The City of San Diego’s water levels are updated weekly and the readings taken on April 10, 2017 showed that Lake Sutherland Reservoir is 45% full.
What a difference a couple of months can make. End of Summer 2016, the at lake was only at 7% of its capacity. San Diego’s East County Lake Morena, wasn’t that lucky. Even after all the rain, it’s still not even 10% full. When new water fills the lake from rainstorms like we had during this winter, the city of San Diego will turn its faucet back on and take it.
“We intend to essentially run the lake at about this current level as long as we possibly can so we can capture and use the local runoff to the benefit of our ratepayers,” said Brent Eidson, the external affairs deputy director for the city’s public utilities department.
Several times, during the dry summer and fall of 2016, I went to Lake Sutherland Reservoir and its more that 5 miles long shoreline, trying to capture its beauty and decreasing water levels. I added some information about the construction of the damm and eventually put everything together into a 21 pages photo book. To the delight of the reservoir keepers (folks working at Lake Sutherland), I delivered two copies of the 11×9 books, which are now kept at the boat house.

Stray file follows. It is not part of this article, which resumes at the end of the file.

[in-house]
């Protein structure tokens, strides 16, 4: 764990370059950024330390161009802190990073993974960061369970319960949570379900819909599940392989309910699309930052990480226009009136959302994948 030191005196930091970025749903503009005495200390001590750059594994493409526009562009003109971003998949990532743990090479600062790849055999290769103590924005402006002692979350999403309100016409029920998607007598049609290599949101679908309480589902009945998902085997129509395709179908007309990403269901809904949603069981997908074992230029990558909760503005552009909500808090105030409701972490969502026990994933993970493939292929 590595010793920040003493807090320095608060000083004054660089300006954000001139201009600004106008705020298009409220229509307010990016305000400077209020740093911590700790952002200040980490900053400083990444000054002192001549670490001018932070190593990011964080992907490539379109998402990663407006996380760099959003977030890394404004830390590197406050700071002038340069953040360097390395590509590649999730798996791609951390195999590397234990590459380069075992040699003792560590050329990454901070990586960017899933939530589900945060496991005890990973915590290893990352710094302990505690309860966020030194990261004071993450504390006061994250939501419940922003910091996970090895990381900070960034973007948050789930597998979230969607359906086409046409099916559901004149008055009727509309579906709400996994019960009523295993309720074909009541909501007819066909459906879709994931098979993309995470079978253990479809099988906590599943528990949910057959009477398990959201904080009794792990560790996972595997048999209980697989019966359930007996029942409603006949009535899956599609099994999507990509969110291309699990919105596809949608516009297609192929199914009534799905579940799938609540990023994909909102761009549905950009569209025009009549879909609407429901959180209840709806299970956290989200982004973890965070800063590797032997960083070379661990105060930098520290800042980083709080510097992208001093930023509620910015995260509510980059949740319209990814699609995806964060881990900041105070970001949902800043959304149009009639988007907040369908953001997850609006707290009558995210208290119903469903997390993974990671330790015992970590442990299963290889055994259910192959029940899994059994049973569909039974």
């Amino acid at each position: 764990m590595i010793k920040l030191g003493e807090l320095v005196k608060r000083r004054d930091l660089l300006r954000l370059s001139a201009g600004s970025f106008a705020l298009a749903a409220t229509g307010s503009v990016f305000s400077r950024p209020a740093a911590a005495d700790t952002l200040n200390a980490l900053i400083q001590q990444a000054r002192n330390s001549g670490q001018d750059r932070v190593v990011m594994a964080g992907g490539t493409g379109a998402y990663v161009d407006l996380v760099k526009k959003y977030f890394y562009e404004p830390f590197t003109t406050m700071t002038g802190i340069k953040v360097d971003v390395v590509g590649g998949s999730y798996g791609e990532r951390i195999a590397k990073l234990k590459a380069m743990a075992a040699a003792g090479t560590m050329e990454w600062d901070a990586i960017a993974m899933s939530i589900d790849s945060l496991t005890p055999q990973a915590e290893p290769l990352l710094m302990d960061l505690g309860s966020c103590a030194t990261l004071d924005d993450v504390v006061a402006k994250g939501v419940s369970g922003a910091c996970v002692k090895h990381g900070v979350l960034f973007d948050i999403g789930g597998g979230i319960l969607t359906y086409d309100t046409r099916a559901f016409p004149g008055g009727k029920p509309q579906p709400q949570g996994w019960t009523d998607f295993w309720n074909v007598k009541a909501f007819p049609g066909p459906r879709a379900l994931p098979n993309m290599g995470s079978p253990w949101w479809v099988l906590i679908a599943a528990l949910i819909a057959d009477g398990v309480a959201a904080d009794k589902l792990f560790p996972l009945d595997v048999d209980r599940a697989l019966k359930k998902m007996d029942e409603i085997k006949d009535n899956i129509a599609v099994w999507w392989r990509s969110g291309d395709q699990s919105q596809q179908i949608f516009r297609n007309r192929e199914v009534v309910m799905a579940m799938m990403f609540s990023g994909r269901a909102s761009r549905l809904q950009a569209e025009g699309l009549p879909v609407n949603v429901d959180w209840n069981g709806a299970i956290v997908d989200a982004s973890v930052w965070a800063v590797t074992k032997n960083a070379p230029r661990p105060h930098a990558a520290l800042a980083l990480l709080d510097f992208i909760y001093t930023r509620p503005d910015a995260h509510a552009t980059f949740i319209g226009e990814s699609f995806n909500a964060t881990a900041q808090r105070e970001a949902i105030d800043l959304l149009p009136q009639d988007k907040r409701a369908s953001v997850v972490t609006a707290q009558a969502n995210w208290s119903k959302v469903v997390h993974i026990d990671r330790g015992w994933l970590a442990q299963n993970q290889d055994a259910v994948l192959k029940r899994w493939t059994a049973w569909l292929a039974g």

I understand that not everyone can come out to the Lake to take a look at my book. Also, Sutherland is only open on a Friday, Saturday and Sunday schedule. I know it’s not the same as flipping through a book and feeling the thick paper, but it’s the next best thing. Here is a PDF of the Lake Book: